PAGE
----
The surname Lohan comes from the original Irish sept
name O Leoghain. It has sometimes been unusually mistranslated into Duck, the Irish word for duck being "lacha" which bears only a slight similarity to the original. The surname sometimes appears as Logan, but in many cases, especially in Ulster
, this name is of Scottish descendent, brought to Ireland
by the plantations.
Early Origins of the Lohan family
The surname Lohan was first found in County Westmeath
(Irish: An Iarmhí) in the Irish Midlands, province of Leinster
, where it belonged to the sept whose chiefs were lords of Gailenga Mor, now Morgallion. The annals tell the story of how the men of Teffia (County Meath) slew Cuan O Lothchain, the chief poet of King Malachy II, in 1024 and died miraculously as retribution. Maurice O'Loughan was Bishop of Kilmacduagh from 1254 to 1283. The prominent members of the O Leochain sept were driven across the river Shannon by the Anglo-Norman invasion.
Early History of the Lohan family
This web page shows only a small excerpt of our Lohan research.Another 66 words (5 lines of text) covering the years 1418, 1439, 1806, 1839, 1853, and 1899 are included under the topic Early Lohan History in all our PDF Extended History products and printed products wherever possible.
Lohan Spelling Variations
of this family name include: Lohan, O'Lohan, Loughan, Loghan, Logan, Duck and others.
Early Notables of the Lohan family (pre 1700)
Another 41 words (3 lines of text) are included under the topic Early Lohan Notables in all our PDF Extended History products and printed products wherever possible.
Migration of the Lohan family to the New World and Oceana
Some of the first settlers of this family name were:
Lohan Settlers in United States in the 19th Century
- John Lohan, who was naturalized in Allegany County, Maryland in 1846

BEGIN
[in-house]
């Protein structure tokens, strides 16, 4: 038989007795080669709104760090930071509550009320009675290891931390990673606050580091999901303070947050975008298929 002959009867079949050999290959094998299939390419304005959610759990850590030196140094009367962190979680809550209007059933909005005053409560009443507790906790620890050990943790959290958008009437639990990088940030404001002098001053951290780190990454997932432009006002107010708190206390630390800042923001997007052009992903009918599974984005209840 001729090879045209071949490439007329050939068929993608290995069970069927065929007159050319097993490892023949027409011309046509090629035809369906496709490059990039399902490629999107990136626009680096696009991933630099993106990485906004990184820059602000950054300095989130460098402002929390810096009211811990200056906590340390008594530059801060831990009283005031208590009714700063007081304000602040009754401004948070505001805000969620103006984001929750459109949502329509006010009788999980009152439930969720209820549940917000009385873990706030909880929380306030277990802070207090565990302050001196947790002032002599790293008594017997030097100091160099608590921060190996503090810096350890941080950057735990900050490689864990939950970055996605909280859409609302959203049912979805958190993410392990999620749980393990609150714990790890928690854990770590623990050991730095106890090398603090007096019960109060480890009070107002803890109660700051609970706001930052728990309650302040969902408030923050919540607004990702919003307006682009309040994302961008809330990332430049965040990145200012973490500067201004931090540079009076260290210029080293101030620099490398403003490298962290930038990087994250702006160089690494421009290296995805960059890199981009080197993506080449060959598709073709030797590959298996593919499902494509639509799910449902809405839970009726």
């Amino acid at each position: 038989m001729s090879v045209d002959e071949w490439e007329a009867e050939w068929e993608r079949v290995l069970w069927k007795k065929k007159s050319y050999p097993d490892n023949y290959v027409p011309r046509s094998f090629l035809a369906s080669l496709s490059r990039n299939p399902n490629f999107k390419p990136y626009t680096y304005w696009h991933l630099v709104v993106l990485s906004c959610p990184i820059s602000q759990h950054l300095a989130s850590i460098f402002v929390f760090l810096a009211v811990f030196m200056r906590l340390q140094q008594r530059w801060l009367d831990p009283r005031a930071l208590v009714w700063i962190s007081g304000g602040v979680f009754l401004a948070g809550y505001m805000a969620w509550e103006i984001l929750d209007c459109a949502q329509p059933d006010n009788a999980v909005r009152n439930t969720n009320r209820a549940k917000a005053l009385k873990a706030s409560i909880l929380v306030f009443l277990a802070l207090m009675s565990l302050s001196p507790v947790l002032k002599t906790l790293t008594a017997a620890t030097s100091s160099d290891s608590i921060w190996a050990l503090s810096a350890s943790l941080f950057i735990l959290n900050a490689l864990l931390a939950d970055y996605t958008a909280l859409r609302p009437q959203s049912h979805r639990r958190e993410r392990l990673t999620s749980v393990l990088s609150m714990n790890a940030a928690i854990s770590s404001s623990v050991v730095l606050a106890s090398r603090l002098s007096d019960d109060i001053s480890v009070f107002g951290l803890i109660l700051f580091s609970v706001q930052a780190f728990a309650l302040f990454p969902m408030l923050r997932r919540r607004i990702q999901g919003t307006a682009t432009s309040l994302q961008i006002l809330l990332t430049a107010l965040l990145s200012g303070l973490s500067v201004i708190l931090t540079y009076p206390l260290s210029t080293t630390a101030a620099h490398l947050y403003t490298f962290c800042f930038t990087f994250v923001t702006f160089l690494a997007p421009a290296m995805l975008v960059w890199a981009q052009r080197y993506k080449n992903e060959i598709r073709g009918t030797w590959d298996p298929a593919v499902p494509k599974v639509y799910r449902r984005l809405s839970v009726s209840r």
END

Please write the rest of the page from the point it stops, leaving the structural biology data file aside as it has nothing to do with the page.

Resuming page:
- Ann Lohan, aged 22, who emigrated to the United States from Ballyhaunis, in 1894
- Bridget Lohan, aged 19, who emigrated to America, in 1896
Lohan Settlers in United States in the 20th Century
- Bridget Lohan, aged 26, who emigrated to the United States from Cloonkeen, Ireland, in 1907
- Bridget Lohan, aged 21, who landed in America from Ballinasloe Ireland, in 1913
- Annie Lohan, aged 18, who landed in America from Ballinamore, Ireland, in 1920
- Bridget Lohan, aged 28, who settled in America from Scregg, Ireland, in 1920
- Bridget Lohan, aged 20, who landed in America from Mt. Bellew, Galway, Ireland, in 1921
- ... (More are available in all our PDF Extended History products and printed products wherever possible.)
Lohan Settlers in Canada in the 19th Century
- Miss. Catherine Lohan, aged 8 who emigrated to Canada, arriving at the Grosse Isle Quarantine Station in Quebec aboard the ship "Greenock" departing from the port of Liverpool, England but died on Grosse Isle in September 1847 CITATION[CLOSE]
Charbonneau, André, and Doris Drolet-Dubé. A Register of Deceased Persons at Sea and on Grosse Île in 1847. The Minister of Canadian Heritage, 1997. ISBN: 0-660-198/1-1997E (p. 40)
Contemporary Notables of the name Lohan (post 1700)
- Aliana Taylor Lohan (b. 1993), American fashion model and former television personality, singer and actress
- Donata "Dina" Lohan (b. 1962), American television personality and occasional actress
- Lindsay Lohan (b. 1986), American movie and television actress
- Frank Lohan (b. 1974), Irish sportsperson
- Brian Lohan (b. 1971), Irish sportsman
- Sinead Lohan, Irish singer and songwriter
Historic Events for the Lohan family
Flight TWA 800
- Ms. Britta Ruth Lohan (d. 1996), from Barcelona, Spain, Spanish passenger flying aboard flight TWA 800 from J.F.K. Airport, New York to Leonardo da Vinci Airport, Rome when the plane crashed after takeoff ; she died in the crash CITATION[CLOSE]
The Washington Post Passenger List TWA Flight 800. (Retrieved 2018, February 15th). Retrieved from https://www.washingtonpost.com/wp-srv/national/longterm/twa800/list01.htm
The Lohan Motto
The motto was originally a war cry or slogan. Mottoes first began to be shown with arms in the 14th and 15th centuries, but were not in general use until the 17th century. Thus the oldest coats of arms generally do not include a motto. Mottoes seldom form part of the grant of arms: Under most heraldic authorities, a motto is an optional component of the coat of arms, and can be added to or changed at will; many families have chosen not to display a motto.
Motto: Hoc majorum virtus
Motto Translation: This is the valour of my ancestors.
Lohan Family Crest Products
- ^ Charbonneau, André, and Doris Drolet-Dubé. A Register of Deceased Persons at Sea and on Grosse Île in 1847. The Minister of Canadian Heritage, 1997. ISBN: 0-660-198/1-1997E (p. 40)
- ^ The Washington Post Passenger List TWA Flight 800. (Retrieved 2018, February 15th). Retrieved from https://www.washingtonpost.com/wp-srv/national/longterm/twa800/list01.htm